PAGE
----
The controversy surrounding the Guantanamo Bay detention facility is one that ebbs and flows throughout our national discourse. Going unmentioned for months at a time, some timely issue pertaining to torture or due process or our current war on terror will bring Guantanamo back into the national spotlight for but a few fleeting moments, only to be forgotten again in exchange for more timely issues. Currently, we are a time of more flow than ebb. The recent rash of hunger strikes occurring at Guantanamo–in which as many as 45 detainees are refusing to eat, thirteen of which are being force-fed–has brought the secretive detention facility back into national headlines, if only for a few moments. Given the timeliness, I would like to take the opportunity to explore Guantanamo Bay in a more philosophical manner than is usually done. Most libertarians, I believe, think Guantanamo Bay is somehow morally bad. But even though many libertarians might harbor this disposition (present company included), we might remain unable to articulate why it is we feel this way. In this essay I try to state clearly why I think the Guantanamo Bay detention facility is morally bad.
Here is one reason to believe that Guantanamo is morally bad: it is morally bad because it stands in defiance of both national and international law. Internationally, detention practices at Guantanamo remain in violation of several statutes of the International Covenant on Civil and Political Rights (ICCPR), a multilateral treaty adopted by the United Nations General Assembly on December 16, 1966, and enforced from March 23, 1976 forward. While there are many statutes composing the ICCPR, it remains a relatively uncontroversial fact that detention practices at Guantanamo stand in defiance of several requirements of the multilateral treaty, namely articles seven, nine, and fourteen. Moreover, it could also be argued that detention practices at Guantanamo stand in defiance of national law as well, particularly the guarantee of due process secured through the Fifth and Fourteenth Amendments, though this is a much more controversial claim.
But even though the Guantanamo Bay detention center is in defiance of the law, it is not morally bad because so. This is because actions and institutions cannot be morally wrong solely because they are in defiance of the law; such a view would commit us to absurd conclusions. For example, suppose there was a law requiring every parent to kill off their children until they were left with only two offspring. If a parent with six kids refused to kill four of them off–in defiance of our hypothetical law–have they done a morally bad thing? Hardly. We don’t even need to delve into the realm of counterfactuals to prove this point: were the actions of Harriet Tubman and other abolitionists, who sought to free slaves by providing passage to the north in violation of the Fugitive Slave Act, morally wrong? Again, obviously not. As such, we cannot commit ourselves to the position that actions and institutions are morally wrong because they are in defiance of the law. By implication Guantanamo is not morally bad because of its questionable legal status.
It might be true that Guantanamo is morally bad because torture happens within the facility. After an inspection the International Committee of the Red Cross (ICRC) concluded that the institutional infrastructure present within Guantanamo “cannot be considered other than an intentional system of cruel, unusual and degrading treatment and a form of torture.” Reported practices included humiliating acts, solitary confinement, temperature extremes, and forced positions. Although the U.S. government has denied allegations of torture, released prisoners have corroborated the ICRC report, claiming that beatings, sleep deprivation, prolonged hoodings, along with other torturous practices occurred. It is due to the presence of these inhumane practices within the facility, it might be argued, that gives Guantanamo its suspect moral status.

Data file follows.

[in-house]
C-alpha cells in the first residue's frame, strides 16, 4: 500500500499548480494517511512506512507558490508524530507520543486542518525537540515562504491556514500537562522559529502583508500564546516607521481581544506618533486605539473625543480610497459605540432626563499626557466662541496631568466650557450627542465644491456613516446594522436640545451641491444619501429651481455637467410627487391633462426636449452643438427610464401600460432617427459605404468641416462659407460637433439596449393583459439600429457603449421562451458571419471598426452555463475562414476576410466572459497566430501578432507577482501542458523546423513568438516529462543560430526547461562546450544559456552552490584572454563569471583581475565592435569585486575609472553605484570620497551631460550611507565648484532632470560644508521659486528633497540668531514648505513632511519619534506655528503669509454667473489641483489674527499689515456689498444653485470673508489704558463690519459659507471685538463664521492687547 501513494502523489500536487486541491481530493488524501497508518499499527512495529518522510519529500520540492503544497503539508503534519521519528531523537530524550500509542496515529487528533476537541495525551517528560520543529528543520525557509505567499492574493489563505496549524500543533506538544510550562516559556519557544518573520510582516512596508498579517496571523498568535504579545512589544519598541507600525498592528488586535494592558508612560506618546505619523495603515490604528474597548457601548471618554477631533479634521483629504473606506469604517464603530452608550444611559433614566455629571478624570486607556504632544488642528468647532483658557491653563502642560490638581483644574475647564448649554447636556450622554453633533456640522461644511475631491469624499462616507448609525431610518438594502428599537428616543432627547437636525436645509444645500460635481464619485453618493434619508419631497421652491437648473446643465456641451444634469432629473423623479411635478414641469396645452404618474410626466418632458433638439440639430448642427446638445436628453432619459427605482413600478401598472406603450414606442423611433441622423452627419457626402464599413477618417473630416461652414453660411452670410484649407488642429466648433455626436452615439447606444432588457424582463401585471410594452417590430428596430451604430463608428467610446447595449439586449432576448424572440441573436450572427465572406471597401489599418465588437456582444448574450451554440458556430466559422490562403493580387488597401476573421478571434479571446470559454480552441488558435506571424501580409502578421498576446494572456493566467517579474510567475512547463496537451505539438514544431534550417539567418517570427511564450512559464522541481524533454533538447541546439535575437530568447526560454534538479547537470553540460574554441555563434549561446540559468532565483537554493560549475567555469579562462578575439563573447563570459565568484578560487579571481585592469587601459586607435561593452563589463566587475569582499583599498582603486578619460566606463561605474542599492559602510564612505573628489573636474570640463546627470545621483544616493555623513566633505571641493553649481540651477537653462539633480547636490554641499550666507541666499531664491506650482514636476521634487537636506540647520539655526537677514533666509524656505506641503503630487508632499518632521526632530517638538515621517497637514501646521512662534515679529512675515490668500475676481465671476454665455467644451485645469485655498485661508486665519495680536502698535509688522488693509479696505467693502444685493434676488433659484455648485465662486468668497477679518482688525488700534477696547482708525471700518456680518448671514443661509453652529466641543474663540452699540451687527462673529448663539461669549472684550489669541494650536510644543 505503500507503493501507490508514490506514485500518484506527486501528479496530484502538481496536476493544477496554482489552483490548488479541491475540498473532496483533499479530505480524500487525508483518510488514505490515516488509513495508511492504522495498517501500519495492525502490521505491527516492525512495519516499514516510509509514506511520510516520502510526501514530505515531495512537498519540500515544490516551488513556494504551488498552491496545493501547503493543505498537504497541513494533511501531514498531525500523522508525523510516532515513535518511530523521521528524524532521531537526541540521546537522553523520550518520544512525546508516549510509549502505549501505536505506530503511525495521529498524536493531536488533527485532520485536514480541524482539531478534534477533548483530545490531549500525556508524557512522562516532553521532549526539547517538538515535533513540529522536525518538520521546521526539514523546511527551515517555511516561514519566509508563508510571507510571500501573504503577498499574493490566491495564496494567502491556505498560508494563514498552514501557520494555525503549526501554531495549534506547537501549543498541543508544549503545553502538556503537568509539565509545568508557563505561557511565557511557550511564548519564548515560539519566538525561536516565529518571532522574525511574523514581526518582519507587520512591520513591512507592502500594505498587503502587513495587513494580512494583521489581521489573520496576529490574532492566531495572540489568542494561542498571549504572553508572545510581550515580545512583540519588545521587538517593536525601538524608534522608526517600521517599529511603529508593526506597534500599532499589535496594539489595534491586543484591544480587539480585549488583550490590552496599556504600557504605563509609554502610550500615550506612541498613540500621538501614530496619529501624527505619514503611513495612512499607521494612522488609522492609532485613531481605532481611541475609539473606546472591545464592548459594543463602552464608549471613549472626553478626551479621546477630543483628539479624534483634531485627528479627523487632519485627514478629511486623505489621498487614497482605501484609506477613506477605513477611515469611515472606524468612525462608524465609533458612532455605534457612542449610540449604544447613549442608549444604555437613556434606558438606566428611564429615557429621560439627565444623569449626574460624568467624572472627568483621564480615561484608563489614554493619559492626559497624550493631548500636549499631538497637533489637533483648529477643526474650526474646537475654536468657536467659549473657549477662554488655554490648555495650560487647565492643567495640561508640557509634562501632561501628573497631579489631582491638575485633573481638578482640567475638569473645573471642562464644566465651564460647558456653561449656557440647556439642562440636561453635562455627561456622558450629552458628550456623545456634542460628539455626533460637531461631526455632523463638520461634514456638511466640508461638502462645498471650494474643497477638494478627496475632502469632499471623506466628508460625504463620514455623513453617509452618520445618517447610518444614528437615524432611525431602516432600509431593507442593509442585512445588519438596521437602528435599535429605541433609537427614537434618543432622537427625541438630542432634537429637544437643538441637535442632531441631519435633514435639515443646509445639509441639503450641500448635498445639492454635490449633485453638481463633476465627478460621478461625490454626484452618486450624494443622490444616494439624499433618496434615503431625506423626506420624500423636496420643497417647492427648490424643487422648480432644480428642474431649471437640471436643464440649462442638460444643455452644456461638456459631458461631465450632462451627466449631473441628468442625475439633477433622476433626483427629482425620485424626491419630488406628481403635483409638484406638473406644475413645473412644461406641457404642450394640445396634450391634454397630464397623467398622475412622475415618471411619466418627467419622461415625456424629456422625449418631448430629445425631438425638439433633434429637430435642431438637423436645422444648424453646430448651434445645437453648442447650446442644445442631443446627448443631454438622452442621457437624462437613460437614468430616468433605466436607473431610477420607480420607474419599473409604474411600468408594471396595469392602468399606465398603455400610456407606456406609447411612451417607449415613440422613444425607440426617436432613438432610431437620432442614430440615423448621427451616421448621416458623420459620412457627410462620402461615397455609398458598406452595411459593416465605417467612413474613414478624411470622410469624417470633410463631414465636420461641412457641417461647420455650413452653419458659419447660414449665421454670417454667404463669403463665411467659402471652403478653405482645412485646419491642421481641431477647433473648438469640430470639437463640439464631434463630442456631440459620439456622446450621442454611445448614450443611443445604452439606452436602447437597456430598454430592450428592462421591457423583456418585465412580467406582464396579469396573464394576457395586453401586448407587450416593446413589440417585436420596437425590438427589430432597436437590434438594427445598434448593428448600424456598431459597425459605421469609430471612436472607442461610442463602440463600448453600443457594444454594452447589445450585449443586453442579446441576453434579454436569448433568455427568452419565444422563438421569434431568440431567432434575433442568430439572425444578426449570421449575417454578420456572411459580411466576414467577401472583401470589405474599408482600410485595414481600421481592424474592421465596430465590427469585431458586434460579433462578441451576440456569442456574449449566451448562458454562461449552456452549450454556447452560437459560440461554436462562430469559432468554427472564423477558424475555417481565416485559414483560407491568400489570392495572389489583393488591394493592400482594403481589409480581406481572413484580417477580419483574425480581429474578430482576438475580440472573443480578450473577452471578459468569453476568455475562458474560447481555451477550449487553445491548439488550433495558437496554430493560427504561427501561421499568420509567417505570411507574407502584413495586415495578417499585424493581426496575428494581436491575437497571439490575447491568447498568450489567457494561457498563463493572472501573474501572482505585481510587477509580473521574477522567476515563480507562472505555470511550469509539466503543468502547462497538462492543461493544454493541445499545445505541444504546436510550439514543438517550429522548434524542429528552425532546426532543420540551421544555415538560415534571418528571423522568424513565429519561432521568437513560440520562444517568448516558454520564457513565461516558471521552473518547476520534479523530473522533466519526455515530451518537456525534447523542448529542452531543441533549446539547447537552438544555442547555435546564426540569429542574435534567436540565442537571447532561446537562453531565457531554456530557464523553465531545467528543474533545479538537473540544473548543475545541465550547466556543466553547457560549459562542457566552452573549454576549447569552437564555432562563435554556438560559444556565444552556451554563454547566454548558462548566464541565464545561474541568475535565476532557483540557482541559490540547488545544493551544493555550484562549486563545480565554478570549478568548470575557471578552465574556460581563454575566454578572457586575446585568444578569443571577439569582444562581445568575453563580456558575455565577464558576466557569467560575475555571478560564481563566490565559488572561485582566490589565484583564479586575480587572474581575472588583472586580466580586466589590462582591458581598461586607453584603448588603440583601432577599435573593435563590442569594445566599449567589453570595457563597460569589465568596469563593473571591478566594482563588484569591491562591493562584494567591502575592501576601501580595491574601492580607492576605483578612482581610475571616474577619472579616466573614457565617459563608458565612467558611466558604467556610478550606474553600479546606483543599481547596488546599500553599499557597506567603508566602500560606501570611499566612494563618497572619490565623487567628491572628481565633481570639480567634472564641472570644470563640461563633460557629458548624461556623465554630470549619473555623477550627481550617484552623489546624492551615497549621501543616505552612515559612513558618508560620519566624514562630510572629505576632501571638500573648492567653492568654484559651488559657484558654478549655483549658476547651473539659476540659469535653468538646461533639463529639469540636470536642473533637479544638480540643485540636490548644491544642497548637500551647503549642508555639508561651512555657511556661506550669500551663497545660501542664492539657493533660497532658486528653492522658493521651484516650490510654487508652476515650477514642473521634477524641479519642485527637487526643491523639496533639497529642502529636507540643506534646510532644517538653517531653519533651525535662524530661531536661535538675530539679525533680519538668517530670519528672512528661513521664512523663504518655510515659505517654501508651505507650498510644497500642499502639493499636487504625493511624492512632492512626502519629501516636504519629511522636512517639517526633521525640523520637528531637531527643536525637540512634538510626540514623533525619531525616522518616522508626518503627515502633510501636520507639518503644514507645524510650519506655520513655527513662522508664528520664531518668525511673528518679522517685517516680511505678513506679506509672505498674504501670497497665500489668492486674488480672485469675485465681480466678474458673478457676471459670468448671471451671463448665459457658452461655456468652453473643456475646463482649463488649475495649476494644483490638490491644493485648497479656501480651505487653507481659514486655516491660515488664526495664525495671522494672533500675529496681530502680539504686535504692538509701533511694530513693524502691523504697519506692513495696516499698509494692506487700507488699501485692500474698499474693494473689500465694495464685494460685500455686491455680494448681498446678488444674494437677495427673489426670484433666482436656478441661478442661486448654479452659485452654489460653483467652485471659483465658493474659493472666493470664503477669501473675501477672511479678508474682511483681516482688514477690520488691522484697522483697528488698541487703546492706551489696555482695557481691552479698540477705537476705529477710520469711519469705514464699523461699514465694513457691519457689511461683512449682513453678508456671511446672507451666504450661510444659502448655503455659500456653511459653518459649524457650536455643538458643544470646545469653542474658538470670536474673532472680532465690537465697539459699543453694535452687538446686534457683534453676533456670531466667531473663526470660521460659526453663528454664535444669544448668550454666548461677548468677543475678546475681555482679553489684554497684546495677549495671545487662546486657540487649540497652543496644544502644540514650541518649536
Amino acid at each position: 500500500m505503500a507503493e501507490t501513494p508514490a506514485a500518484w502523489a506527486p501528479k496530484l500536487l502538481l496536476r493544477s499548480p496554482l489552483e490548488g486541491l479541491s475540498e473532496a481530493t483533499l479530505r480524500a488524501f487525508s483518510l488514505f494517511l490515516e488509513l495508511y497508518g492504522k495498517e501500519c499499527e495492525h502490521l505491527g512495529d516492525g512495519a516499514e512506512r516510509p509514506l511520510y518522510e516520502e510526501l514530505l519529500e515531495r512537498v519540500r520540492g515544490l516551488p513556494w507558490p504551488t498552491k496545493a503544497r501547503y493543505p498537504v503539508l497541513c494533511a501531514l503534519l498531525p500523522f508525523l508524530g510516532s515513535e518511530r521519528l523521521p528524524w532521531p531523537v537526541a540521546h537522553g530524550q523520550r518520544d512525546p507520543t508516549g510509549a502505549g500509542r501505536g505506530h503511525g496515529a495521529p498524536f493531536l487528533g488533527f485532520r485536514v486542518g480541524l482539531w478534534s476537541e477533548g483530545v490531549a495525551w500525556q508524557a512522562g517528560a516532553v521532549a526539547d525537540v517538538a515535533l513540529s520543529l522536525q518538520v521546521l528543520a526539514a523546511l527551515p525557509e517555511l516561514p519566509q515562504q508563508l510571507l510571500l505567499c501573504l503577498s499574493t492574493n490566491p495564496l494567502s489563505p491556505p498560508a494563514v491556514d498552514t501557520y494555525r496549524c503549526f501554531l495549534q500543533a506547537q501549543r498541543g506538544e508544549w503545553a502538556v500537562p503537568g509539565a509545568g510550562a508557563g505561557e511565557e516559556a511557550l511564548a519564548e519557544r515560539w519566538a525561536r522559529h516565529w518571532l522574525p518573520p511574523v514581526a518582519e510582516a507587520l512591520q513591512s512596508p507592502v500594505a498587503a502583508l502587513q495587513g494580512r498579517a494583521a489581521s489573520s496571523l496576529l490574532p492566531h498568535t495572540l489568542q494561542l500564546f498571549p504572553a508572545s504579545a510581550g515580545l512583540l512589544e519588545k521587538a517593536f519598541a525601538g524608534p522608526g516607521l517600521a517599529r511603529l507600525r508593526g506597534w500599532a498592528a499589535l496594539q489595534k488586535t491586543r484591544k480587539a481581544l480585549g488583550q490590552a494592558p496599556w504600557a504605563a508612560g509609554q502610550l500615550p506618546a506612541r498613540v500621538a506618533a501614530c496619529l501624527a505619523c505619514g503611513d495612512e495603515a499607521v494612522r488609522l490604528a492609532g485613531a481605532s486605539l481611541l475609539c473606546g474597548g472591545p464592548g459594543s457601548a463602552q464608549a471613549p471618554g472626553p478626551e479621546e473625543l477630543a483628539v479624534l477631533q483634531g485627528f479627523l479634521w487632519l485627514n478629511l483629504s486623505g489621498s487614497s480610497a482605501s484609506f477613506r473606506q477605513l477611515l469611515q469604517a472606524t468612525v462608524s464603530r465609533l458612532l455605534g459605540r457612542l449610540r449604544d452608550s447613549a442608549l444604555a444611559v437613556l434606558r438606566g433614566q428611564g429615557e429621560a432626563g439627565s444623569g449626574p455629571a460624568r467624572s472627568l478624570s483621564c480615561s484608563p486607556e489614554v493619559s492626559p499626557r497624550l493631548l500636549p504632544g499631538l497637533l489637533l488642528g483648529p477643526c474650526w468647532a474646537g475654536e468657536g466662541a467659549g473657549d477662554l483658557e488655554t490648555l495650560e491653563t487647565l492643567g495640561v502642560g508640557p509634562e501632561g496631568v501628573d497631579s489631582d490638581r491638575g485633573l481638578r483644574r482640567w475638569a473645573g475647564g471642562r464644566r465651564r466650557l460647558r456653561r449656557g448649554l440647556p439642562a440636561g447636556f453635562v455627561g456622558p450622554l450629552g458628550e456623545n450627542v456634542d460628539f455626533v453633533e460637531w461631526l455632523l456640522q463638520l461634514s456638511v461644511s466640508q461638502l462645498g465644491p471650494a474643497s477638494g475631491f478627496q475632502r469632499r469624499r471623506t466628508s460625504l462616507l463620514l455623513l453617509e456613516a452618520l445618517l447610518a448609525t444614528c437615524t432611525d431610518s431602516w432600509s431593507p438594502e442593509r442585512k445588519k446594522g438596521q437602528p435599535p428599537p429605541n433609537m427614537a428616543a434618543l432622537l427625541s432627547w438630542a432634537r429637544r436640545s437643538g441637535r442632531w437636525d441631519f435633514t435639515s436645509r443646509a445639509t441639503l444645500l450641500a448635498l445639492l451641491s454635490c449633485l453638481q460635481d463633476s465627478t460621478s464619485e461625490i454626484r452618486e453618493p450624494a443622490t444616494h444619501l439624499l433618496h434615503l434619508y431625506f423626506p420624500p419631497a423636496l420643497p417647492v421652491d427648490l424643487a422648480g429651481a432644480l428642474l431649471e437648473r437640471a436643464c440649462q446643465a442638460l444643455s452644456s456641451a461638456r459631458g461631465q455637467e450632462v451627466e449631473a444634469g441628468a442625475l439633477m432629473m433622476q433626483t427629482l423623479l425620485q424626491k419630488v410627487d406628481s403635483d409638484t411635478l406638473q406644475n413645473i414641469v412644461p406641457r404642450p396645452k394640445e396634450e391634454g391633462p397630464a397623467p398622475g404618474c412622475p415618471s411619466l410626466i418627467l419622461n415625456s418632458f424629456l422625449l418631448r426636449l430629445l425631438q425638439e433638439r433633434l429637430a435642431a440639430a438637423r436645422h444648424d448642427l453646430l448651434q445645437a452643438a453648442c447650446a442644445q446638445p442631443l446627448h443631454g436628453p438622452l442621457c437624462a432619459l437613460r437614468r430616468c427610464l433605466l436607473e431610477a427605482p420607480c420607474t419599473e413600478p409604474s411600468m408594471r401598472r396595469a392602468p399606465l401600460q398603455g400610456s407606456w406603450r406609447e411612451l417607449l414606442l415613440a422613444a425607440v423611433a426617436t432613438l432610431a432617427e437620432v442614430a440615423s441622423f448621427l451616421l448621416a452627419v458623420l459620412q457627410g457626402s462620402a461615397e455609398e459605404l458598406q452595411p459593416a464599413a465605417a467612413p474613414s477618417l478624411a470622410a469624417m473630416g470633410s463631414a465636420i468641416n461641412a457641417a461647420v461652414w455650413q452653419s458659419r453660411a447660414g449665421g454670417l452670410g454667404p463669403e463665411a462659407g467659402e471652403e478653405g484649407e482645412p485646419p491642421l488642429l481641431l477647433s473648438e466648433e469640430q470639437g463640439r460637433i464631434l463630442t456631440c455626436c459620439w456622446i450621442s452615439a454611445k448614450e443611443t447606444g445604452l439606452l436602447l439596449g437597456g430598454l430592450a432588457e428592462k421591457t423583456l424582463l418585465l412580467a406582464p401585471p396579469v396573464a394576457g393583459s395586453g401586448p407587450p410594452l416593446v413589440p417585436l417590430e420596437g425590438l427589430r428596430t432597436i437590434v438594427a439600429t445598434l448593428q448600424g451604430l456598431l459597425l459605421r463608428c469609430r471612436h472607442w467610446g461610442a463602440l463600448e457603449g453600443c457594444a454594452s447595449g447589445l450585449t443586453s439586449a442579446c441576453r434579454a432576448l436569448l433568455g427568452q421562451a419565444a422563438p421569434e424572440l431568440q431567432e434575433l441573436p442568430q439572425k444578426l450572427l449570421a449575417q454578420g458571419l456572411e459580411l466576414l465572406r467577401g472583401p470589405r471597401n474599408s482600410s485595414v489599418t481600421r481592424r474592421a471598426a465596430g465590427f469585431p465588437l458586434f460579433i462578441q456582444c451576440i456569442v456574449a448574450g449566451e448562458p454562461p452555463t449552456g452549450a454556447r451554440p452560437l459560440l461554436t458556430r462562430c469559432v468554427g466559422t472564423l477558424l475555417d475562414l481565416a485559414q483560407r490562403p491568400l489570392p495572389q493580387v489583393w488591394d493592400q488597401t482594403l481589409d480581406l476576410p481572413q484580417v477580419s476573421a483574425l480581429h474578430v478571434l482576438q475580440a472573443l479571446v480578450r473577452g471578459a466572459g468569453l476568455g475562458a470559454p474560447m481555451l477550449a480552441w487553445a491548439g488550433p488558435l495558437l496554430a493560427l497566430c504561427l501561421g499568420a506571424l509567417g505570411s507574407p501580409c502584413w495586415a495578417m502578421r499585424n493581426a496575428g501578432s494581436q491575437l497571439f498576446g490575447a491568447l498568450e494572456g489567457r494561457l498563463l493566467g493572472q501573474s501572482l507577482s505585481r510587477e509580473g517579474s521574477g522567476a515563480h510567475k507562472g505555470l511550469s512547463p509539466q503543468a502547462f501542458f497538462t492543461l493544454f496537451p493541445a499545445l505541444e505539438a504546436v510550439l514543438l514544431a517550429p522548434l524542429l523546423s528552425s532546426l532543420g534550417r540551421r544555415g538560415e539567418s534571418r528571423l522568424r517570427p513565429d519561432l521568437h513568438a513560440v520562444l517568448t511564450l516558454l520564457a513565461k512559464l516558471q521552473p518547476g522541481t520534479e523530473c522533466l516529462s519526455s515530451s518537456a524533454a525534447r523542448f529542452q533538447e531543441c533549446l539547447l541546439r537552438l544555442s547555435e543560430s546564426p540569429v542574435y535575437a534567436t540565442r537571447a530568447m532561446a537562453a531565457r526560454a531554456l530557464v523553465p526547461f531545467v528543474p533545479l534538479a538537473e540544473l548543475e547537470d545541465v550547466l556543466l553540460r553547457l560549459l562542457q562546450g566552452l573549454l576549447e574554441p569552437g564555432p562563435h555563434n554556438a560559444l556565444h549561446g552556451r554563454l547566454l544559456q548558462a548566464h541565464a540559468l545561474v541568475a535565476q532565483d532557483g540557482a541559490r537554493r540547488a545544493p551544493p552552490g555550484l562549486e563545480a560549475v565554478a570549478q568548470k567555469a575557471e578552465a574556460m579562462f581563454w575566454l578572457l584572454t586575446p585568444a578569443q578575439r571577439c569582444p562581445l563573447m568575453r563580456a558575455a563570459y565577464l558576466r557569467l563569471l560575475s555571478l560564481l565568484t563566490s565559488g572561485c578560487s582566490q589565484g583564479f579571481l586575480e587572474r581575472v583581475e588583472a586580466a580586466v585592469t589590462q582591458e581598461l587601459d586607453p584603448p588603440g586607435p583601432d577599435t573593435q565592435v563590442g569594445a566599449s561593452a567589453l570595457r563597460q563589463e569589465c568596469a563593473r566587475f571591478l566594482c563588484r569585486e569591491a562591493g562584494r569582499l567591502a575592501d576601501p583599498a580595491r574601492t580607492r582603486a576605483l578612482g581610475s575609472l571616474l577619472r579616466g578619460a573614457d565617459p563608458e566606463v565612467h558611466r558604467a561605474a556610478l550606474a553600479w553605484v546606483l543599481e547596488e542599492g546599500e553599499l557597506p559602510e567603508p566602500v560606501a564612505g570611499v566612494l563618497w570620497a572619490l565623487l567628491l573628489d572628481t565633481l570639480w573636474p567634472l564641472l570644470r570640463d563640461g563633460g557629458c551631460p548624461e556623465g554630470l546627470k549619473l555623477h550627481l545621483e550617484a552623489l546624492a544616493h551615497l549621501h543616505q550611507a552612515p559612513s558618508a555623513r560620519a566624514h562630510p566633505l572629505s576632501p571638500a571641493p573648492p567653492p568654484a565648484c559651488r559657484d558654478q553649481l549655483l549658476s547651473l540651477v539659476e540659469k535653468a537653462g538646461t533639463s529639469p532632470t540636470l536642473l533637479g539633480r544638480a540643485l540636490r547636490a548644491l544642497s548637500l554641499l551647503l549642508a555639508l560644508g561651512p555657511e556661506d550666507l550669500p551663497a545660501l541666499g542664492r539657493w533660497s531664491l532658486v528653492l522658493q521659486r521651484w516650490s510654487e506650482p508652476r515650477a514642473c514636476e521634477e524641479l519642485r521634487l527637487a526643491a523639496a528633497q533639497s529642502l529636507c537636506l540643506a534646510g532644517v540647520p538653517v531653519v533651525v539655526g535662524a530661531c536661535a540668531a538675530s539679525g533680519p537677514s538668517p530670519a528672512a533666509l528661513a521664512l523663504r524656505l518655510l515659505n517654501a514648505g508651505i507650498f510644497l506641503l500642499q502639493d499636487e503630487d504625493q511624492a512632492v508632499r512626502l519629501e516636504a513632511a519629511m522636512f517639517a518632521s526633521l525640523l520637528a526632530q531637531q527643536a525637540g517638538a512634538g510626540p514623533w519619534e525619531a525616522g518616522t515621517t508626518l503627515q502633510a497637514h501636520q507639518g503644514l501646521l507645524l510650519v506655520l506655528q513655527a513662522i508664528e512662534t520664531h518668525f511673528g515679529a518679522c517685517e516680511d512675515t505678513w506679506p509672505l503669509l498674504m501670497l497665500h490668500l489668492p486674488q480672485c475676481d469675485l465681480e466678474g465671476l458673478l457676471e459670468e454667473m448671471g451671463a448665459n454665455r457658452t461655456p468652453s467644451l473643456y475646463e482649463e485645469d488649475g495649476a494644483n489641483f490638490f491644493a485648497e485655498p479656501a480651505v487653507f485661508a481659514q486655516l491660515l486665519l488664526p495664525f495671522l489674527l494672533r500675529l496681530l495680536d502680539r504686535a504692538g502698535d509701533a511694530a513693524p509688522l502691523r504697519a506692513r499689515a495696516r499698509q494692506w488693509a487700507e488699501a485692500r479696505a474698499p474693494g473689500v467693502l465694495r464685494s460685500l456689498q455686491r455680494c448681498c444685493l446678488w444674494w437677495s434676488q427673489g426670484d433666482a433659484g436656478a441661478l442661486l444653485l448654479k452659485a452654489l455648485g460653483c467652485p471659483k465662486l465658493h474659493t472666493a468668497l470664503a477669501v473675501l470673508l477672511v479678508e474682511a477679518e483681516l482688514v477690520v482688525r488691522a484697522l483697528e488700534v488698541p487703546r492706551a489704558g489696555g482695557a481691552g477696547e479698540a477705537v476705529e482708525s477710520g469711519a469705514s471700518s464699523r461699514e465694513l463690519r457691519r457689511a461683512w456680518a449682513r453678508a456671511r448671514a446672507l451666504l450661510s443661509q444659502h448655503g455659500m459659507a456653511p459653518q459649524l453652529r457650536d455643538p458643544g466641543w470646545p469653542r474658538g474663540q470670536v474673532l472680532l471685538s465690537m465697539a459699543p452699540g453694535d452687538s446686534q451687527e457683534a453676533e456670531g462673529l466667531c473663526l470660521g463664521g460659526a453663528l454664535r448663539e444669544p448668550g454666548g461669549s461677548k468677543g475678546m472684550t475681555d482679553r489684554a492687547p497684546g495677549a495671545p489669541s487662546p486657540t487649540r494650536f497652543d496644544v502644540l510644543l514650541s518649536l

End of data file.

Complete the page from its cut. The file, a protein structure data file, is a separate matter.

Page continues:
We cannot say that Guantanamo is bad because of the alleged torture taking place there, even though we might have problems with specific instances of torture occurring. Here is why: most people believe that torture, in some cases, is morally justified. Consider the banal ticking time bomb example: we know that a nuclear bomb is going explode in New York City in one hour, and we also know, without doubt, who planted the bomb. We also do not know where the bomb is located. Would we be justified in torturing our bomber to learn the location of the bomb? Most would say yes. As a result, torture is not always morally wrong (though oftentimes it is). Now consider the relation between this corollary and Guantanamo: suppose it was true we knew for a fact that every instance of torture happening in Guantanamo was of the type that we could confidently predicate as morally just. But even so, torture is still happening in the facility.
Under such circumstances–where only justified torture takes place in Guantanamo–is there still something morally problematic with the detention camp? I think so. If the above counterfactual is too difficult for the reader to imagine, or if the reader believes that torture (as many libertarians do) is never justified, then consider this: imagine that, in some possible world, every fact about Guantanamo remained the same, except no torture whatsoever took place there. There was still the detention camp; still filled with both civilians and those picked up off of the battlefield; and they were still denied basic due process of law, being kept in the facility for years upon years with no chance of defending their innocence in front of a legitimate, unbiased court. Under such conditions, is Guantanamo now morally good, or at the very least not morally bad? Doubtfully. Something still seems off to most of us–suggesting that torture is not the rasion d’être of the moral badness.